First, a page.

Frederick Post - October 16, 1980
Brett To Play Despite Uncomfortable Ailment
By The Associated Press
PHILADELPHIA (AP) — George Brett insisting the pain from his hemorrhoidal condition had eased, was given permission by Kansas City Royals' officials to play against the Philadelphia Phillies in the second game of the World Series Wednesday night
"George said he feels better than he did before last night's game." said a Royals spokesman after emerging from behind clubhouse doors.
"We have a firm understanding that if he starts hurting too bad, or if we get a big lead, he's coming out," the spokesman said.
Brett's status had hundreds of writers in this baseball-happy city chasing rumors throughout the day.
Brett who had a double in four at-bats in Kansas City's 7-6 loss in Game One, told The Associated Press several hours after Tuesday night's game that he would have no trouble playing. That assessment was echoed by team officials Wednesday morning, but Manager Jim Frey said two hours later that Brett's status was "a question mark."
Brett's .390 batting average this season was the highest in the major leagues since 1941 and the Royals bad consistently failed to win without him in the lineup. If be could not play, or if his play was hampered, the Royals' offense could be damaged critically.
Team officials said that consideration was given to letting Brett be the designated hitter without playing third base.
"But George said he has the most problems when he's running the bases." said the spokesman. "He knows that he'll be taken out immediately if he begins experiencing a lot of pain."
Phils Win, 6-4, For Two-Game Lead
By The Associated Press
PHILADELPHIA (AP) — Mike Schmidt blasted his way out of a postseason slump with a tremendous eighth-inning double, scoring Bake McBride with the go-ahead run as Philadelphia, again using late-inning lightning with a four-run eighth, defeated the Kansas City Royals 6-4 in Wednesday night's second game of the 1980 World Series.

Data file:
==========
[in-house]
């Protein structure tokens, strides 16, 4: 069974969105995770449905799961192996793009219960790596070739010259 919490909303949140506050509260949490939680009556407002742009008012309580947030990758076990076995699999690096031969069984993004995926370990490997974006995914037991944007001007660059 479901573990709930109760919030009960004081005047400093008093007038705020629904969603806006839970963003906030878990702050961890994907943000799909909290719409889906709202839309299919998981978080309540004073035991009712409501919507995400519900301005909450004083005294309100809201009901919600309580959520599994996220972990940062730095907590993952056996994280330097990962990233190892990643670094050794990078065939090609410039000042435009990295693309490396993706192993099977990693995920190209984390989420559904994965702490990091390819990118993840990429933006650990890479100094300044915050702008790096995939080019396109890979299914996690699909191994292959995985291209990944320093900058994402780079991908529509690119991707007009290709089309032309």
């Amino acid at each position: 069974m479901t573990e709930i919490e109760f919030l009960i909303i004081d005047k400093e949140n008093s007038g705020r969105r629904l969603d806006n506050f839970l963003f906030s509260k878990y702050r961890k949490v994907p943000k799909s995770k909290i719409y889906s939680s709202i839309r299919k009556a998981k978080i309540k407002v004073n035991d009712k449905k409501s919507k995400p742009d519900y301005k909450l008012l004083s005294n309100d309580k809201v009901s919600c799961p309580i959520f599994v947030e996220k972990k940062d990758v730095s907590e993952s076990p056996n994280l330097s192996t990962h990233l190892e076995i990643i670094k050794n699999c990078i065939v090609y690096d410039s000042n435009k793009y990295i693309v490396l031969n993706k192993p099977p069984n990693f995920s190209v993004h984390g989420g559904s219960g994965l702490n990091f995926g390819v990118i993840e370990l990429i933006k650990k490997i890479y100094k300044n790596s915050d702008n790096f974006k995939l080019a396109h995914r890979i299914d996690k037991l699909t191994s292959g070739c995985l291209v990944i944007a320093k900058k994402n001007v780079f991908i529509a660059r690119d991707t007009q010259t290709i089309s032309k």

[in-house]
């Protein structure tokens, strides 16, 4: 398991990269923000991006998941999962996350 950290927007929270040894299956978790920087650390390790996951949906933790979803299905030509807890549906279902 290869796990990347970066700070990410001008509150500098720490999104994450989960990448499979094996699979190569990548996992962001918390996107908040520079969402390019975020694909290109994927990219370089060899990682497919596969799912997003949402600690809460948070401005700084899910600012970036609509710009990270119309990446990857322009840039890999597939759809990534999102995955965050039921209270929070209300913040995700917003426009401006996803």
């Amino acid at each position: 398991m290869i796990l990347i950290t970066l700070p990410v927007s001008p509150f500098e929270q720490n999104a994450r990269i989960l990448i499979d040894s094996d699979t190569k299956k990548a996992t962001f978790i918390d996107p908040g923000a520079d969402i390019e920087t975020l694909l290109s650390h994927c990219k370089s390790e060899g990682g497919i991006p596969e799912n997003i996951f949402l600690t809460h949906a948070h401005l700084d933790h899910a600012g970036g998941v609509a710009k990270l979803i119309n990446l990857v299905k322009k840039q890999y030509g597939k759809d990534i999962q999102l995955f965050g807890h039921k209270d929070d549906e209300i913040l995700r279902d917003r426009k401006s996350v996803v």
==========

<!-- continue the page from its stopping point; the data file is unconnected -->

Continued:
The victory gave the Phillies a 24 lead in this of "best-of-seven showdown for baseball's world championship, which mores to Kansas City for Game 3 Friday night.
Philadelphia was trailing 4-2 as the eighth inning began and the Royals had their bullpen ace, Dan Quisenberry, on the mound, trying to nail down the victory. But the Phillies, who came from behind for each of their three victories in the five-game National League Championship Series against Houston, did it again amid the roar of 65,775 fans filling Veterans Stadium.
Bob Boone opened the eighth by coaxing a walk from Quisenberry, the submarine specialist who saved 33 games during the regular season. After that, it all came apart quite quickly for the Royals.
Del Unser batted for Loonie Smith and lashed a vicious double up the alley in left-center field. Boooe, running on a banged-up leg, circled the bases to score a run that pulled Philadelphia to within one run.
By now the stadium was bedlam as the fans that had sat hack rather calmly in the early innings realized another late Phillies rally was in the making. And they were right.
Pete Rose got Unser over to third on a ground ball to first — a play right out of baseball's textbook which says you must move the runner to third in that situation. That brought up McBride, hero of the Tuesday night's 7-6 opening victory by the Phillies with three hits, including a three-run homer. This time McBride settled for a single, which delivered Unser with the tying run.